Mary Firestone Baars

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Mary Firestone Baars
Died November 10, 1991
Occupation Real estate developer
Religion Episcopalian
Spouse Theo Baars, Sr.

Mary Firestone Baars (d. 1991) was the wife of Theo Baars, Sr. who, after his death, led a decades-long career in real estate development (with her son Theo Jr.'s Baars Realty) and philanthropy.

Early life & marriage[edit]

The niece of tire and rubber magnate Harvey Samuel Firestone, Mary Firestone was born in Omaha, Nebrasha, and raised in Akron, Ohio. While traveling to her uncle's Miami retreat in 1919, she visited her friend Ada Hilton-Green in Pensacola. On her first afternoon in the city, she saw a young man — Theo Baars — driving down Palafox "in a fine Locomobile."[1] Baars courted Firestone, and the two were soon married.

In 1924, Theo began development of the Gulf Beach Hotel on Perdido Key and invested $470,000 of his own money into the initial construction, but was forced to abandon the project due to cost overruns and a bleak investment outlook. Throughout the Great Depression, despite owning thousands of acres of land in Escambia County, the Baarses never recovered financially from the hotel fiasco. Theo died shortly after a return to prosperity, on December 5, 1941.

Land development[edit]


While the Baars family fortune was made from selling and developing real estate, Mary Firestone and her family made numerous donations of property over the years. Among the land gifts and their recipients were:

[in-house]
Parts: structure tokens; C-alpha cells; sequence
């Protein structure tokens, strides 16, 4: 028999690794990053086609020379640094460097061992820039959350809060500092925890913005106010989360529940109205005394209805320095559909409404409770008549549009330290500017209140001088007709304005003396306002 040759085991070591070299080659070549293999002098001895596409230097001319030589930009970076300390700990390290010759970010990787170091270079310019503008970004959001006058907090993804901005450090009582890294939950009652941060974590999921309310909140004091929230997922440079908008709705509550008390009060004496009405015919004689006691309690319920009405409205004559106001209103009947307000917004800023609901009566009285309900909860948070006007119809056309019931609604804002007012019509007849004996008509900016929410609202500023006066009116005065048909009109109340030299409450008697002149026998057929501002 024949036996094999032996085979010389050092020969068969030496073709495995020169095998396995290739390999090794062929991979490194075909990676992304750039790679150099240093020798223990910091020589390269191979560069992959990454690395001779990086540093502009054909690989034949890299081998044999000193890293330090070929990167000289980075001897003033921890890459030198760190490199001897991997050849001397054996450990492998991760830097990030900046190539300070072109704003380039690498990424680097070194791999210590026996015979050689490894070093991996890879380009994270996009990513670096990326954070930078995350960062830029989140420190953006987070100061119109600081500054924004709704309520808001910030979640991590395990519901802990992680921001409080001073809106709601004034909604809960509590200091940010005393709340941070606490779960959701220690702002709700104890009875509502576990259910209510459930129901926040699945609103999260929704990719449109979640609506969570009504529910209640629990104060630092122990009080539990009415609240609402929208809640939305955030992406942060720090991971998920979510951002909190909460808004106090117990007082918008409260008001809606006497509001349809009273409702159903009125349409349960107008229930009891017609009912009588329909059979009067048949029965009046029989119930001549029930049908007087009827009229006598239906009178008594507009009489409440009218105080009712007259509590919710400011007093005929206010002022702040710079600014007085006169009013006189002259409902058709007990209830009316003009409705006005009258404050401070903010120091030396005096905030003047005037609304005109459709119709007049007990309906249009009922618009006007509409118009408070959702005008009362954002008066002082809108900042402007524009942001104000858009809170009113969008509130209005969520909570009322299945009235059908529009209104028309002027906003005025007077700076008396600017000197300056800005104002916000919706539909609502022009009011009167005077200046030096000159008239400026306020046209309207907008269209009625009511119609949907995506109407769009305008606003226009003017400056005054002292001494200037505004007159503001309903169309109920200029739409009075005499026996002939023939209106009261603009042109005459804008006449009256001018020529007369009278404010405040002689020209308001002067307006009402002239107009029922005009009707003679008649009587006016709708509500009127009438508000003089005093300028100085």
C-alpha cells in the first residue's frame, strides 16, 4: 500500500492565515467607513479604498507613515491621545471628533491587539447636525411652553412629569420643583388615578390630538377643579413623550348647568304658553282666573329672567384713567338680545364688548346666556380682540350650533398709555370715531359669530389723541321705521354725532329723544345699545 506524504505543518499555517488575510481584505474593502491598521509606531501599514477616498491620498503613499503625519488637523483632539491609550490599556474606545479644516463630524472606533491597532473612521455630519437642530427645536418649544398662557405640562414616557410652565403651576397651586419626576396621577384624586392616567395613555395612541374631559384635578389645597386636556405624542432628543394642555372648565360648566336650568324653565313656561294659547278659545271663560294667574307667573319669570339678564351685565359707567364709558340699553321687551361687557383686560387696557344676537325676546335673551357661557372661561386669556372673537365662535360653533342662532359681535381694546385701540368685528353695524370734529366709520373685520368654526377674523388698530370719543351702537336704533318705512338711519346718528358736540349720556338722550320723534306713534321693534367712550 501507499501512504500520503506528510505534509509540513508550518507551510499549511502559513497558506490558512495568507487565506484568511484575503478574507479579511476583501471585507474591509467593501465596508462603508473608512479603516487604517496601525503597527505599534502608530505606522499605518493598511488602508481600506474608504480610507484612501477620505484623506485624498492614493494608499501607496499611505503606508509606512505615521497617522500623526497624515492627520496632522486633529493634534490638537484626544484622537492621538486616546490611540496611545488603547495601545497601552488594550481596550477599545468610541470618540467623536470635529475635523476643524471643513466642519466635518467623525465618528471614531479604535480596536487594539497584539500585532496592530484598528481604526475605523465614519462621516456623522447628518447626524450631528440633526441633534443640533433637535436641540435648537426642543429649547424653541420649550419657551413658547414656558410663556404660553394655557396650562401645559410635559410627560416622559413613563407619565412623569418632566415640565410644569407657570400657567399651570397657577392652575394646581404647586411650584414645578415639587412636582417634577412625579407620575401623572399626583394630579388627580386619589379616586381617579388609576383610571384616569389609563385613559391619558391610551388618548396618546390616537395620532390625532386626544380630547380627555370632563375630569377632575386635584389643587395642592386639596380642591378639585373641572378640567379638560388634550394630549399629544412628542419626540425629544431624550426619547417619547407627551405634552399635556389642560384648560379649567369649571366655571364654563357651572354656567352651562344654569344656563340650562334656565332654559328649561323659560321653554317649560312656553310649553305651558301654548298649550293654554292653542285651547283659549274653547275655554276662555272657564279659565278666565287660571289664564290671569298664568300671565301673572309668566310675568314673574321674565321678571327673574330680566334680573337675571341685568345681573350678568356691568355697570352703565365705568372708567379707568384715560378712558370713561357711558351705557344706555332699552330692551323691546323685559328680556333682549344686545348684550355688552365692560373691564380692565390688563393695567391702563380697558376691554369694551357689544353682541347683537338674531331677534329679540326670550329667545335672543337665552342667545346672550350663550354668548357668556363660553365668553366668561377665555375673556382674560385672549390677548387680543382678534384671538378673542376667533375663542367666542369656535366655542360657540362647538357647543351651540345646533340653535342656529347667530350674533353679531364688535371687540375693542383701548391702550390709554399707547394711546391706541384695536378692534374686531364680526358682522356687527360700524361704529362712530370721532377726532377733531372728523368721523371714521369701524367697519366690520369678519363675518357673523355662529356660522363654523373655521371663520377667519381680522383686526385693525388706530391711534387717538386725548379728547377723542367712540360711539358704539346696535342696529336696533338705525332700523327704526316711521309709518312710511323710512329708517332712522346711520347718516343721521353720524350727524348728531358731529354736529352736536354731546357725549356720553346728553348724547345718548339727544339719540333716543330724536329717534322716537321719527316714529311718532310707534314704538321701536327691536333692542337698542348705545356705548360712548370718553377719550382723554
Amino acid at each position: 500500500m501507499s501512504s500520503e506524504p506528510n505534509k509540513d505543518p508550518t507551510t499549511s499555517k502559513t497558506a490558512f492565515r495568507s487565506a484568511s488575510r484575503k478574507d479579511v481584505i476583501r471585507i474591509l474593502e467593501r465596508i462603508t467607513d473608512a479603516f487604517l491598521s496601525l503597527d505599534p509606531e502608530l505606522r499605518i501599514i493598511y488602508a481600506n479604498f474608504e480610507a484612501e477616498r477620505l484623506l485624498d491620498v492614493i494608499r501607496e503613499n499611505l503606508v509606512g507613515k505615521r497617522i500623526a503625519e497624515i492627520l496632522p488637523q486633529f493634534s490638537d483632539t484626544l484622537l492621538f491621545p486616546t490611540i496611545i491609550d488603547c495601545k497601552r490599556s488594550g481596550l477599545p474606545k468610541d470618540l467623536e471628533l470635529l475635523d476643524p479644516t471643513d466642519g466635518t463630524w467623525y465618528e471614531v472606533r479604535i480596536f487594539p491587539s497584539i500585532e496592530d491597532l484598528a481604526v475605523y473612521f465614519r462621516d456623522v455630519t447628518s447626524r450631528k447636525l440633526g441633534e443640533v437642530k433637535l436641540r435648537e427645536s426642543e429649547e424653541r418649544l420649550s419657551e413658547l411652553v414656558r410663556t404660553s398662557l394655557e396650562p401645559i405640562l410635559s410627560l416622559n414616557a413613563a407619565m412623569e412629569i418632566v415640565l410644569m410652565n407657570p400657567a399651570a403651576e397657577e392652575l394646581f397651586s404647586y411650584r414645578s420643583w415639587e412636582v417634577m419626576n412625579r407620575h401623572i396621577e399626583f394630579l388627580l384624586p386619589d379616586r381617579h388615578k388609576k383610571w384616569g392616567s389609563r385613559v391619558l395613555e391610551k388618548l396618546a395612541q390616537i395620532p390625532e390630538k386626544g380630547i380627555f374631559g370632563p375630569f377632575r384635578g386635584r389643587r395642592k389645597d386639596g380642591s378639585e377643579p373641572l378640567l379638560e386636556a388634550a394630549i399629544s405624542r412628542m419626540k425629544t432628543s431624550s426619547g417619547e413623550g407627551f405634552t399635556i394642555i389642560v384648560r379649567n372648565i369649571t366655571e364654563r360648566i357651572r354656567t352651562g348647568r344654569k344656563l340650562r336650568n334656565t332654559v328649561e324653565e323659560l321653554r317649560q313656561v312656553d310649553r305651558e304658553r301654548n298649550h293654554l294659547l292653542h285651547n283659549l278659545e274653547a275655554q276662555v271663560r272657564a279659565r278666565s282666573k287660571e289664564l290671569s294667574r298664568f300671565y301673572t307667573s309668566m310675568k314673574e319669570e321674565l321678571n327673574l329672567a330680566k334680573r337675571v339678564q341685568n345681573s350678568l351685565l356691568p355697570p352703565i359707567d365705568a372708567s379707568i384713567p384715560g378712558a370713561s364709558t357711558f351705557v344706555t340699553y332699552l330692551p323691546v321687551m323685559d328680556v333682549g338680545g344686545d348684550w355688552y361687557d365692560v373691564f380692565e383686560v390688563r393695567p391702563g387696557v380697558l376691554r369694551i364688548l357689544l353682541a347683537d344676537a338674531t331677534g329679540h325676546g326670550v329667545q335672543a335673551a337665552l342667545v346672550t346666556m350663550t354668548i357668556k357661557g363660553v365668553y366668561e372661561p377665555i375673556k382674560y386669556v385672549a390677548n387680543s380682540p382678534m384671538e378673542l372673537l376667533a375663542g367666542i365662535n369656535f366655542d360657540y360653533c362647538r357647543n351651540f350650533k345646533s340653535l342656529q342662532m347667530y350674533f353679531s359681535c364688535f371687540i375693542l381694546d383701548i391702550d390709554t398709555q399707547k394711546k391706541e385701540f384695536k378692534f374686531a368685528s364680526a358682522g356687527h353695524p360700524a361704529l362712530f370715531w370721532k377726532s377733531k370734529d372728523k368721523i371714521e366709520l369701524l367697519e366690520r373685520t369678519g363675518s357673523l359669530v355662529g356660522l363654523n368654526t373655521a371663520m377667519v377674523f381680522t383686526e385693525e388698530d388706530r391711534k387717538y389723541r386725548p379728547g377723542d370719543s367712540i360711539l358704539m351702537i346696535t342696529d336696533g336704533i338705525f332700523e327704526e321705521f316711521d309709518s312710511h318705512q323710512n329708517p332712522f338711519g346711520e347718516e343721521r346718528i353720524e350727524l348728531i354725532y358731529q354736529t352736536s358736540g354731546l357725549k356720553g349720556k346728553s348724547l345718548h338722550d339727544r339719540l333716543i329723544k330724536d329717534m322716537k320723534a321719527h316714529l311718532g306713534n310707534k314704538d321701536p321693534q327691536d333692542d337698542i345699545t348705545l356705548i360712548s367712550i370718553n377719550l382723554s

In 1987 she donated $100,000 to the Naval Aviation Museum Foundation, to be used in the Phase III expansion of the museum, including the $1.25 million atrium in which four Blue Angels aircraft are suspended.[2] She also made generous contributions to the Salvation Army.

Home & final years[edit]

Mary Firestone became known for her grand home overlooking Perdido Bay, expanded from a two-bedroom cottage built in (date needed). Featuring stained glass partitions designed by her builder, Arnold M. Robinson, ceiling-high mirrored walls and many gilded furnishings (including a toilet), it was a symbol of conspicuous opulence. Asked if she would allow the home to be turned into a museum after her death, she reprtedly replied, "I'm not planning on dying."[3]

Honors & legacy[edit]

Mary Firestone was the first woman to receive an honorary doctor of humane letters degree from the University of West Florida.

The Baars-Firestone Wildlife Sanctuary at UWF is named for her, as is Firestone Boulevard in the Cordova Park neighborhood.


  1. "Mary Firestone's golden years have lasted a lifetime." Pensacola Journal, July 1, 1982.
  2. "Pensacolian gives $100,000 to Navy museum." Pensacola News Journal, September 30, 1987.
  3. "Mary Firestone Baars: The Grand Duchess of Pensacola." Pensacola Woman Magazine, Vol. 3, No. 4.